There’s this weird thing, when he’s introducing Grace to the kids, where he’s constantly like, “Hey, here’s Grace,” and then leaves them alone. When the kids have actively said they don’t want to meet her or even speak to her. He basically takes her in there, introduces them, and then just leaves. This becomes a whole thing in the movie, because he does it at least 3 times in the first 30 minutes.

Not only that, he’s just sort of weird. He’s the most one-dimensional character. He has no real motivation. And then he’s gone for, like, 3/4 of the movie. Which is fine, except that he’s one of only 4 or 5 characters we get to see.

If you get 5 characters, 1 of them dies quickly, and 1 of them is a stupid dad who is always either annoying, unlikeable, or unreasonable, there’s just not much to work with.

In a movie full of cult craziness and haunted (doll) houses, this guy is the worst part. He’s so unlikeable it’s unrealistic, and that’s the true issue with him.

The FilmMaking

This movie does all the little things well. The music is perfectly fit, the unsettling doll house plays an effective part. The director really establishes a tone, right away, and it never lets up. The lodge is frightening, it’s watching you, and nobody is sure who or what is causing all the mayhem. (Not the Allstate kind.)

Scene by Scene

Every scene hits the exact note it aimed for. There are emotional gut punches. Suspense-building transitions. Terrifying reveals. This movie prioritizes creepy visuals, and it’s an effective, maddening tool.

I wouldn’t say this movie is full of twists. Rather, it’s never stable to begin with. Everything is chaotic, all over the place, and it never gives you a stable foothold. Just when you start to understand, the movie flips things on their head, and you’re left scrambling for answers.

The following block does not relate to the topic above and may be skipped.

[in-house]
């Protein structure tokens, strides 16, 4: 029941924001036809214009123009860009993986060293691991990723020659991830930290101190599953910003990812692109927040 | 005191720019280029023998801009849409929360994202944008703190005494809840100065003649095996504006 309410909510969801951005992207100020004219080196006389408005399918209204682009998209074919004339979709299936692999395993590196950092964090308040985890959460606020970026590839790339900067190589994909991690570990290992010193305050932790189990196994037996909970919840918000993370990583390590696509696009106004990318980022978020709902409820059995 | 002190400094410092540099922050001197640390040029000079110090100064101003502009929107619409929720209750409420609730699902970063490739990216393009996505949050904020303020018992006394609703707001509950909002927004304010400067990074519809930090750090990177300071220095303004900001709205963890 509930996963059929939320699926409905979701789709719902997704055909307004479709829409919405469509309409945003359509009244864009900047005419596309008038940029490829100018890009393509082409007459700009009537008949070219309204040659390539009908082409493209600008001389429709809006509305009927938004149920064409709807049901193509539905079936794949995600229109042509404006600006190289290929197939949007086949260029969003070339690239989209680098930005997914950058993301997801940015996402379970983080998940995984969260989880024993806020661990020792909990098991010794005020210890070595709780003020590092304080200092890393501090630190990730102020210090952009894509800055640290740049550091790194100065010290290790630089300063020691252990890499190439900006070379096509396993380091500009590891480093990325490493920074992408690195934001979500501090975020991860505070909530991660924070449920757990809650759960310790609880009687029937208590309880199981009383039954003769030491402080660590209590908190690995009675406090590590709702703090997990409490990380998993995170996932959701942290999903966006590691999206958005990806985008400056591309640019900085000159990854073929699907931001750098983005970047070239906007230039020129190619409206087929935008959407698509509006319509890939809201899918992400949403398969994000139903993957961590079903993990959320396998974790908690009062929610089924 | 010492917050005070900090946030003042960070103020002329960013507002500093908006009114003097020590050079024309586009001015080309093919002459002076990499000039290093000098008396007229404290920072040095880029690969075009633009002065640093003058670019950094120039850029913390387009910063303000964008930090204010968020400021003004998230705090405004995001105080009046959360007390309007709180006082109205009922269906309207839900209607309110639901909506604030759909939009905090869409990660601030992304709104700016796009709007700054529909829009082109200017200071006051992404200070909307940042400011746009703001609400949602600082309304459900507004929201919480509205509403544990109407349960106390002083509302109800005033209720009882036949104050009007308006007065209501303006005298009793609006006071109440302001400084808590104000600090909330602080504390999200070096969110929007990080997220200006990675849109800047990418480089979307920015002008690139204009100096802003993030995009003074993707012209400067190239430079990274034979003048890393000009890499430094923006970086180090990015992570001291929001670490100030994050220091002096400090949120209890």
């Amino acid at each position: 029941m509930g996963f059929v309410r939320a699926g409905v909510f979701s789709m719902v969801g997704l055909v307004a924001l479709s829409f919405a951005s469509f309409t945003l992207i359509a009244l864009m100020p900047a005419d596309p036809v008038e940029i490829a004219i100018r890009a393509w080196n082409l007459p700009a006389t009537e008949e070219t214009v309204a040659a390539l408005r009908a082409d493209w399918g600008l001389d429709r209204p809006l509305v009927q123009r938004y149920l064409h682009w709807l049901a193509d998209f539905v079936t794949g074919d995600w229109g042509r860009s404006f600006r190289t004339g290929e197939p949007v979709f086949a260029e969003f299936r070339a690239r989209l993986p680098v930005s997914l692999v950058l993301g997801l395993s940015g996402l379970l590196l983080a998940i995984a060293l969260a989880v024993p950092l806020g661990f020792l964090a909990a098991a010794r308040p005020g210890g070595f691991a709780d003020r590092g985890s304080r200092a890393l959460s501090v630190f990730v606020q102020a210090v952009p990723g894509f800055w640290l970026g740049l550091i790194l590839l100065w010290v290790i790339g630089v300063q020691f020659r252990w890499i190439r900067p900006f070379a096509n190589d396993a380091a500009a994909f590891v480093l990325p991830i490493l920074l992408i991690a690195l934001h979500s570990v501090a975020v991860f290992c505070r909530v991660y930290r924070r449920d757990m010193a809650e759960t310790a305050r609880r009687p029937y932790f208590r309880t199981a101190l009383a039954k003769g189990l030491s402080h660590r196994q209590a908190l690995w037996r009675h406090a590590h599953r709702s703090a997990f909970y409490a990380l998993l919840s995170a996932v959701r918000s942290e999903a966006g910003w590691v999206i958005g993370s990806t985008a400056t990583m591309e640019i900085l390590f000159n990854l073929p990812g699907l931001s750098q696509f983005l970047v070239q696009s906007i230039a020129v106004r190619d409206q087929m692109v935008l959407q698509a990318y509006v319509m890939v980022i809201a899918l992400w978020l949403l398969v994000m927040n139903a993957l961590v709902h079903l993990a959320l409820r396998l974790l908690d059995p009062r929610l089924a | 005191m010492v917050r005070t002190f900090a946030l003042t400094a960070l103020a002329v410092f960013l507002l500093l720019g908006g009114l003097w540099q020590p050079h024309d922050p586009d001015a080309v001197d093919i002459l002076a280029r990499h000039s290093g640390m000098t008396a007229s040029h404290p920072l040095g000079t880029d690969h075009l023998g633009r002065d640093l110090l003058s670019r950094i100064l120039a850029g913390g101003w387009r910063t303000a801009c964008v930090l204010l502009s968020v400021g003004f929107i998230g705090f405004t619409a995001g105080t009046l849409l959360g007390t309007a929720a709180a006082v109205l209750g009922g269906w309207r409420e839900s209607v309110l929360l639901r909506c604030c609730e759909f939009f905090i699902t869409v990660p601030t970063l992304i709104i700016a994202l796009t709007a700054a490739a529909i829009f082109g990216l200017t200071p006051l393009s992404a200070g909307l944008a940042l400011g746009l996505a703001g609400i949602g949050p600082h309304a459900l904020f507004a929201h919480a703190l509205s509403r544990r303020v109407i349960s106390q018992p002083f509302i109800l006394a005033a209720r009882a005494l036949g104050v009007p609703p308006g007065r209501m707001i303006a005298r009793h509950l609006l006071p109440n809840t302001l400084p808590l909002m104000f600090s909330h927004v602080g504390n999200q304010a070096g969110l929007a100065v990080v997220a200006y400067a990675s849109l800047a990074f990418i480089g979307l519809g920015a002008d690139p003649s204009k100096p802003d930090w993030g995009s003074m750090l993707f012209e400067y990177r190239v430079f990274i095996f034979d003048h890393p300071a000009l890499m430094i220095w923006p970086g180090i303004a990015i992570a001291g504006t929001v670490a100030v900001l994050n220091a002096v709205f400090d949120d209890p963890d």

The acting carries it, but the writing is remarkable, too. It all adds together, bubbling the suspense. What’s more impressive is the movie acts in very subtle ways. There’s nothing forced, no heavy-handed setups. It’s organic, and it’s frightening.

The Ending


I guess we have to talk about the ending.

I’m not gonna say I hated it. It fits with the rest of the movie, really. And I love ambiguous endings.

But this one took it too far.

Yes, there are some hints throughout. Yes, I don’t need every question answered. But I needed a few more answers than we got. You can’t tease something for basically the whole movie and then not explain it, or even hint at an explanation.

The ending itself is alright. It just has two flaws. It doesn’t fully explain the biggest questions (and doesn’t even touch on 2 or 3 subplot issues that I would’ve loved to see resolved.) And it’s predictable. In a movie where nothing was predictable, the ending was a letdown.

It’s a shame, really, because this movie was almost incredible. Instead, it’s just great.

Overall: 7.9/10

This movie is pretty difficult to rate. Its peaks are high above anything I’ve seen recently. The acting is impeccable, and rarely does a movie so firmly and deftly keep the tension high throughout. This is one suspenseful ride.

But it has its flaws. There are some weak spots. Some unexplained questions. And the ending could’ve been a little more clear, and packed a little more punch.

That being said, it’s a movie that leaves you thinking, that holds you in its grip the whole time. Sure, you might be a little frustrated at the end. But you’ll also be blown away.